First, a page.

Spoiler Alert! - 2011 Chevrolet Volt Long-Term Road Test

2011 Chevrolet Volt Long Term Road Test

2011 Chevrolet Volt: Spoiler Alert!

January 24, 2011


Racers know them by many names: chin spoilers, air dams, air deflectors. Whatever you call 'em, they're intended to encourage air to flow around or over the car--anywhere but underneath. Track-day enthusiasts and racers want them because they can increase top speed and reduce aerodynamic lift, but there's also a benefit, theoretically speaking, for those seeking additional fuel efficiency.

But the typical track-day aero mod will drag on every parking curb and driveway in sight, so the deepest, most effective ones never make their way onto production cars, no matter how tempting the tiny fuel economy benefit may be to automakers and their CAFE averages.

Except, it turns out, for the 2011 Chevrolet Volt.


This one's really low, folks: 3 inches, or 1.13 iPhones (in a case) from edge to pavement. That's not enough space for my balled fist, knuckles up. That gap narrows with a driver aboard and shrinks further when the car dives forward under any kind of braking.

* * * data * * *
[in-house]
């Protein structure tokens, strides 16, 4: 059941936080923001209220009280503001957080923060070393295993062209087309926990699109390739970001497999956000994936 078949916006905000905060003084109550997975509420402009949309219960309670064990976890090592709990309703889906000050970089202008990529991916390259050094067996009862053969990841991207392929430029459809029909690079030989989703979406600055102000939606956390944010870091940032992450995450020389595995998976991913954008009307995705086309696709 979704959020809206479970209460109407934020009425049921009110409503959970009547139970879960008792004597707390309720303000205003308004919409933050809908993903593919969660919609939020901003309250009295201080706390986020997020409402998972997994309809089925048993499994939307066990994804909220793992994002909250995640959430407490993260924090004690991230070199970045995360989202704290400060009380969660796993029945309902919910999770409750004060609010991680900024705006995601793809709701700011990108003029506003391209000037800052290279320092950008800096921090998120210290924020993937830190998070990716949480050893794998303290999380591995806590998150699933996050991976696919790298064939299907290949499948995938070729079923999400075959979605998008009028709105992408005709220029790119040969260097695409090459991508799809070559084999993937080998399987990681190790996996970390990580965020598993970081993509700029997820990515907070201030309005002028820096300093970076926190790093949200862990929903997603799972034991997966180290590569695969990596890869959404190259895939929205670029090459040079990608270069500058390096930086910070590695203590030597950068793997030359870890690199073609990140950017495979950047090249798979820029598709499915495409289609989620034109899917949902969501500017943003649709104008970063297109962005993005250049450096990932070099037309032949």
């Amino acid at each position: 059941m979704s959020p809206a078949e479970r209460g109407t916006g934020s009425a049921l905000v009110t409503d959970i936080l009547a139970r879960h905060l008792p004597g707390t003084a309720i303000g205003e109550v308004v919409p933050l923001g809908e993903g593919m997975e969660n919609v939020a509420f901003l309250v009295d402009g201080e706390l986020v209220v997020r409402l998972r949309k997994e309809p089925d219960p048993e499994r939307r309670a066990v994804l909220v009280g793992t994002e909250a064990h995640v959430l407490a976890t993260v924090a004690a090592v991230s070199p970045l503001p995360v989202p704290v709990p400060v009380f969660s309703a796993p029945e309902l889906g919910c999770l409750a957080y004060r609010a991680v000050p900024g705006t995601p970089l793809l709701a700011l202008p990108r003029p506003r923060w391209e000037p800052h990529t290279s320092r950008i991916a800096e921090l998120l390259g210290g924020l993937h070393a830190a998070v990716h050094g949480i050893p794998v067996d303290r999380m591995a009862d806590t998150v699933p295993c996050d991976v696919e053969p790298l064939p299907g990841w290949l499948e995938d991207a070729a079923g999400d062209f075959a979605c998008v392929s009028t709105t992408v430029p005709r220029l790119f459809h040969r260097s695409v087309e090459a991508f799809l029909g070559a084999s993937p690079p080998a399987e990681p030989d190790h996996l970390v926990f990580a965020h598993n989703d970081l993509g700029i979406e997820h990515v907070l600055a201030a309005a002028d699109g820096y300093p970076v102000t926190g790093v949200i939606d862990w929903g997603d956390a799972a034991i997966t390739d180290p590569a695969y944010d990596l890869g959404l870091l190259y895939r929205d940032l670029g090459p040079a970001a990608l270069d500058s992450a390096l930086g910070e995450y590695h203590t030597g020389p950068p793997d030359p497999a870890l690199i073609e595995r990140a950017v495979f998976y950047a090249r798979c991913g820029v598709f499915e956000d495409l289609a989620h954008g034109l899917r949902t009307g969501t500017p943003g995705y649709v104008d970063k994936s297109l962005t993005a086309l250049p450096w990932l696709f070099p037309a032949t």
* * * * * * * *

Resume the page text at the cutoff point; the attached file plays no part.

And so the Chevy Volt's spoiler drags on everything. Speed bumps? Ssccrrraaape. Driveways? Ssccrrraaape. It's shallow enough that every intersection with a lateral gutter of any depth becomes the Rubicon Trail.

A deliberate, angled approach is your only defense--or a pair of earmuffs. And don't even dream of pulling all the way up to a concrete parking curb without making contact.

The approach angle to this protuberance is not specified, of course, but we'll soon measure that, too, just for grins. My guess lies at the high end of the single digits.

Of course GM knew all this going in, so they chopped it into three parts and made it kinda-sorta flexible. Nevertheless, Volt drivers must swallow their pride and simply tolerate the scrape sound and the inevitable ratty appearance of their front air dam.

As for us, we're taking bets on how much of the thing will be ground away at the end of our test year. Feel free to weigh in with your over-under guess of the replacement mileage. No word yet as to whether or not it'll pass the Top Gear UK "sleeping policeman" test that allows cars onto their Power Lap Times board.

Dan Edmunds, Director of Vehicle Testing @ 1,312 miles

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